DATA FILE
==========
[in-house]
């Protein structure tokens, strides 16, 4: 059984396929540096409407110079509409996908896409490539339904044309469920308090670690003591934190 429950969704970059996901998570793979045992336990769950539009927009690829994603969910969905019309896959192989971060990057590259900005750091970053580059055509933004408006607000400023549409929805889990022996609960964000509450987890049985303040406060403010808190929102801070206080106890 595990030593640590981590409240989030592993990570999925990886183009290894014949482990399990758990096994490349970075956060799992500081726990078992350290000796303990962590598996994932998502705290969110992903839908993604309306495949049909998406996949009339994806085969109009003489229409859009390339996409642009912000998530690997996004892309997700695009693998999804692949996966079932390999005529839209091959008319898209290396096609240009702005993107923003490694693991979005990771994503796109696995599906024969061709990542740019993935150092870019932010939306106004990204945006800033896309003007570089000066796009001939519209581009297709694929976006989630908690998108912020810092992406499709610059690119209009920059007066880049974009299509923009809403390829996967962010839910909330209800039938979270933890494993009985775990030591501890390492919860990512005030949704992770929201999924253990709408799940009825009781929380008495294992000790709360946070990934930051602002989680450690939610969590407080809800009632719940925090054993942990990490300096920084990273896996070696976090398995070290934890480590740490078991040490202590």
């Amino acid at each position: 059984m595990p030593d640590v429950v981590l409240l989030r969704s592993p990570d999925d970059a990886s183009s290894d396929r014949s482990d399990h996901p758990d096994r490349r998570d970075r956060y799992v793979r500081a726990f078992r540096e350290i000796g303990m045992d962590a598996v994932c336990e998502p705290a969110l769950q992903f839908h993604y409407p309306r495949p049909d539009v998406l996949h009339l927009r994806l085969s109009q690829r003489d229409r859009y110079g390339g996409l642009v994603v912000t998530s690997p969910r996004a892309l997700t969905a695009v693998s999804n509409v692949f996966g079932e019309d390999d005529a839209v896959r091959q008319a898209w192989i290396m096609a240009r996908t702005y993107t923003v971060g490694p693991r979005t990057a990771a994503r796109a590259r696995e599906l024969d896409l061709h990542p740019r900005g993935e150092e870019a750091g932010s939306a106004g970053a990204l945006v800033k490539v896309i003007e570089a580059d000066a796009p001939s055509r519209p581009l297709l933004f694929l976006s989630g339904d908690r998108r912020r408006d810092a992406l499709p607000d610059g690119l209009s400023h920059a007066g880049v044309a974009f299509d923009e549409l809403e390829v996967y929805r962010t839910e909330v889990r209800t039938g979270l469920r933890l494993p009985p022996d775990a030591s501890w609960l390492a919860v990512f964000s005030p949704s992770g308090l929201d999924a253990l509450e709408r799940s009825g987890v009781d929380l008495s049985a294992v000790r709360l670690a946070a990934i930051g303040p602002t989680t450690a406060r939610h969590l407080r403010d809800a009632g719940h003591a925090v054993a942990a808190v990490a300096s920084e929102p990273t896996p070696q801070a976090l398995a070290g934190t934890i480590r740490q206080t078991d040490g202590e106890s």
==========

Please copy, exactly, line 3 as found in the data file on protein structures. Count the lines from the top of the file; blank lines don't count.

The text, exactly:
């Amino acid at each position: 059984m595990p030593d640590v429950v981590l409240l989030r969704s592993p990570d999925d970059a990886s183009s290894d396929r014949s482990d399990h996901p758990d096994r490349r998570d970075r956060y799992v793979r500081a726990f078992r540096e350290i000796g303990m045992d962590a598996v994932c336990e998502p705290a969110l769950q992903f839908h993604y409407p309306r495949p049909d539009v998406l996949h009339l927009r994806l085969s109009q690829r003489d229409r859009y110079g390339g996409l642009v994603v912000t998530s690997p969910r996004a892309l997700t969905a695009v693998s999804n509409v692949f996966g079932e019309d390999d005529a839209v896959r091959q008319a898209w192989i290396m096609a240009r996908t702005y993107t923003v971060g490694p693991r979005t990057a990771a994503r796109a590259r696995e599906l024969d896409l061709h990542p740019r900005g993935e150092e870019a750091g932010s939306a106004g970053a990204l945006v800033k490539v896309i003007e570089a580059d000066a796009p001939s055509r519209p581009l297709l933004f694929l976006s989630g339904d908690r998108r912020r408006d810092a992406l499709p607000d610059g690119l209009s400023h920059a007066g880049v044309a974009f299509d923009e549409l809403e390829v996967y929805r962010t839910e909330v889990r209800t039938g979270l469920r933890l494993p009985p022996d775990a030591s501890w609960l390492a919860v990512f964000s005030p949704s992770g308090l929201d999924a253990l509450e709408r799940s009825g987890v009781d929380l008495s049985a294992v000790r709360l670690a946070a990934i930051g303040p602002t989680t450690a406060r939610h969590l407080r403010d809800a009632g719940h003591a925090v054993a942990a808190v990490a300096s920084e929102p990273t896996p070696q801070a976090l398995a070290g934190t934890i480590r740490q206080t078991d040490g202590e106890s």